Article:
In considering the field of healthcare, there are four pillars. These pillars are disease management, quality of life/healthspan, longevity and performance. We may want all of these things, but there are obvious competing demands.
Traditional medical care has a focus on disease management. If you go to your traditional annual physical you are provided with little insight outside of whether you’re doing well or you need to take a medication. This approach to medicine is largely reactionary. This can be a frustrating situation for those whose goal is to optimize their health and not be dependent on medications. The traditional medical model is great for emergent or acute care but does not apply itself well to prevention. By neglecting preventative medicine there has been a significant increase in chronic disease and healthcare expenses. In Peter Attia’s book Outlive, he describes Medicine 3.0 which has a focus on prevention and individualized care. While we should not neglect the effective means of traditional care, there is likely a better approach.
Healthspan is defined as the quantity of time when an individual is fully functional. My personal bias is this is what we should be chasing in the healthcare industry. We should seek to be as resilient or anti-fragile as possible in multiple sectors of our lives. By seeking to become a resilient person we can weather the storms of life and have greater capacity to give. The foundation for healthspan is creating a structure in our lives that supports a healthy diet, adequate rest and recovery, living a life that displays our values, and a sufficient amount of movement or exercise. By supporting better health we have a greater capacity to give to ourselves, our families and our community.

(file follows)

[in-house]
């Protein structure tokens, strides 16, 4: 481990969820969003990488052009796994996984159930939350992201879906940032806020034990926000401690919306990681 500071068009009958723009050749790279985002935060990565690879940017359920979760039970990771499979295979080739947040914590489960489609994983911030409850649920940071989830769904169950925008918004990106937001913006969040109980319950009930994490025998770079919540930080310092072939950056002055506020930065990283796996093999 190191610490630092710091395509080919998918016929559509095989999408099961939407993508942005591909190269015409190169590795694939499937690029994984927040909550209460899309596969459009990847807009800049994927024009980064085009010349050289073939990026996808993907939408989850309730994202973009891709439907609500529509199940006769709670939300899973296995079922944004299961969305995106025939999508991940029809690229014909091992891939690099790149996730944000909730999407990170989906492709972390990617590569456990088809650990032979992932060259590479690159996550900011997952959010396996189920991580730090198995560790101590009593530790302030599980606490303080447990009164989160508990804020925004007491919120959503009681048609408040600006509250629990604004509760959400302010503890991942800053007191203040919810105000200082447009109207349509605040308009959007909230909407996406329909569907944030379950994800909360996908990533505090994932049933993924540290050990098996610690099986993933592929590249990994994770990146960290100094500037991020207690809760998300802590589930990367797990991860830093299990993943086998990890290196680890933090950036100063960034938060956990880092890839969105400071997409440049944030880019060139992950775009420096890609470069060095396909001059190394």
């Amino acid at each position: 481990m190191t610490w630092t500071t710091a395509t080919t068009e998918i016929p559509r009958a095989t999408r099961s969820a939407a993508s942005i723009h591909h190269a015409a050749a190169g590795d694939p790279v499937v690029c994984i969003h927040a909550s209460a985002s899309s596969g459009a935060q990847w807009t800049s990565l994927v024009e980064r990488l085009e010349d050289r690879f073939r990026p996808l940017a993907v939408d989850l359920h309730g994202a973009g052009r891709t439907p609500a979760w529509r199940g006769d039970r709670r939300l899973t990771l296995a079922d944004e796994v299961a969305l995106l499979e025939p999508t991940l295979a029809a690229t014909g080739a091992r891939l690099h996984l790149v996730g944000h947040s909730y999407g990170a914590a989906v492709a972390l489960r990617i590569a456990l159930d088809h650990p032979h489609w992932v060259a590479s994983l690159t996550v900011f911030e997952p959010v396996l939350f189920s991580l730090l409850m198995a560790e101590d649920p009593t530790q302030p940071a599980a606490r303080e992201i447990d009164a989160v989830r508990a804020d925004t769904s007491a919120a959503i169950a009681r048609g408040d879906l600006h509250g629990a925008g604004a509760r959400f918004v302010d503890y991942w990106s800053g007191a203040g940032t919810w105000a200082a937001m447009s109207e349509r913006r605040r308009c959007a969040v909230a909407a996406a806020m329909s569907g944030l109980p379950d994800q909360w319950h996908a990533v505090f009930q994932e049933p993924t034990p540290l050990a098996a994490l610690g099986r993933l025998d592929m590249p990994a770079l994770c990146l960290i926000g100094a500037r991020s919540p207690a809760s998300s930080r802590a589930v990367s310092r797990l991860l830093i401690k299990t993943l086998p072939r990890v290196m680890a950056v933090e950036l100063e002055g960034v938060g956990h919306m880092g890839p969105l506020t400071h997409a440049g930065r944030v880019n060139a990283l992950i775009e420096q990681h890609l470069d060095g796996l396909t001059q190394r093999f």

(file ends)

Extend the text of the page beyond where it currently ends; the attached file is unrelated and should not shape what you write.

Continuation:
The field of longevity is strictly focused on how we can live as long as possible. Many people would make the trade-off for a shorter life if it means that they do not have to suffer, can continue doing what they want to do, or don’t have to be a burden on loved ones. Longevity is attractive for many because it focuses on our most valuable gift, time. Many consider this increase in time to guarantee additional opportunities for pleasurable experiences. This is not always the case. We often seek longevity because we are not at peace with our current situation and we want to amend past mistakes or regrets.
Performance is chasing a specific goal for a set period of time. Naively we believe that we can be at peak performance at all times. Consistently seeking maximum performance leads to burnout and overuse injuries. This is whether it’s trying to complete a project at work, in the gym chasing a personal record, or at home trying to be the “perfect” family member. Persistent work without rest, recovery and celebration will lead to a less productive or fulfilling life. Sometimes we just need to rest and sharpen the axe. Performance is a wonderful teacher. We learn our capacities, we often rely on other people and build communities, and it encourages creative thinking. Recognize that seeking performance does not always equate to good health.
All four pillars have their place in the healthcare system and are something we should consider. It’s important to recognize which one of these pillars we are currently chasing. As providers, we should be seeking to maximize our knowledge in each of these pillars to ensure we can provide proper guidance no matter the goal.